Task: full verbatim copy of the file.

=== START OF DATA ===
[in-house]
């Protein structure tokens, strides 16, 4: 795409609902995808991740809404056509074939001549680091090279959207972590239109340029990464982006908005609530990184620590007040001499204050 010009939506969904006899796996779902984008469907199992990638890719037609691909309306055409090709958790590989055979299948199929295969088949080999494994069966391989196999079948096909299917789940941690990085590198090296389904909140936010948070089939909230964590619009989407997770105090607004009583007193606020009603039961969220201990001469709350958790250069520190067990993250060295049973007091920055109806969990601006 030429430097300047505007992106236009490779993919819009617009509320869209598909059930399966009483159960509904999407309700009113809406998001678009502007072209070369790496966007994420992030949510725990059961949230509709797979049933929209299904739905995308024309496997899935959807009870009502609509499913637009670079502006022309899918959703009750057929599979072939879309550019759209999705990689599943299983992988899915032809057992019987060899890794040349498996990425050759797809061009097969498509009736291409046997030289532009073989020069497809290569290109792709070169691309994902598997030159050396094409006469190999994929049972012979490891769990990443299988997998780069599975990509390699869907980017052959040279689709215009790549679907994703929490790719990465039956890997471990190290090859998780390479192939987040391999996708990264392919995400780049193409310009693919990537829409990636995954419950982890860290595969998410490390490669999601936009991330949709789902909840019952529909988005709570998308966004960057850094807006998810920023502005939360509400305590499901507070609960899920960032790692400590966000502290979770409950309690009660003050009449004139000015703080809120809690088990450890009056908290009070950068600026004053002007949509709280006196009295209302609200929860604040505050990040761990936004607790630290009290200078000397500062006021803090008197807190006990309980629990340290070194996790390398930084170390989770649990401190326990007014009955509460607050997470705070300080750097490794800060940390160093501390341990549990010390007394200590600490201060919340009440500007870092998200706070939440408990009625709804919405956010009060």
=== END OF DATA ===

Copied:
[in-house]
């Protein structure tokens, strides 16, 4: 795409609902995808991740809404056509074939001549680091090279959207972590239109340029990464982006908005609530990184620590007040001499204050 010009939506969904006899796996779902984008469907199992990638890719037609691909309306055409090709958790590989055979299948199929295969088949080999494994069966391989196999079948096909299917789940941690990085590198090296389904909140936010948070089939909230964590619009989407997770105090607004009583007193606020009603039961969220201990001469709350958790250069520190067990993250060295049973007091920055109806969990601006 030429430097300047505007992106236009490779993919819009617009509320869209598909059930399966009483159960509904999407309700009113809406998001678009502007072209070369790496966007994420992030949510725990059961949230509709797979049933929209299904739905995308024309496997899935959807009870009502609509499913637009670079502006022309899918959703009750057929599979072939879309550019759209999705990689599943299983992988899915032809057992019987060899890794040349498996990425050759797809061009097969498509009736291409046997030289532009073989020069497809290569290109792709070169691309994902598997030159050396094409006469190999994929049972012979490891769990990443299988997998780069599975990509390699869907980017052959040279689709215009790549679907994703929490790719990465039956890997471990190290090859998780390479192939987040391999996708990264392919995400780049193409310009693919990537829409990636995954419950982890860290595969998410490390490669999601936009991330949709789902909840019952529909988005709570998308966004960057850094807006998810920023502005939360509400305590499901507070609960899920960032790692400590966000502290979770409950309690009660003050009449004139000015703080809120809690088990450890009056908290009070950068600026004053002007949509709280006196009295209302609200929860604040505050990040761990936004607790630290009290200078000397500062006021803090008197807190006990309980629990340290070194996790390398930084170390989770649990401190326990007014009955509460607050997470705070300080750097490794800060940390160093501390341990549990010390007394200590600490201060919340009440500007870092998200706070939440408990009625709804919405956010009060």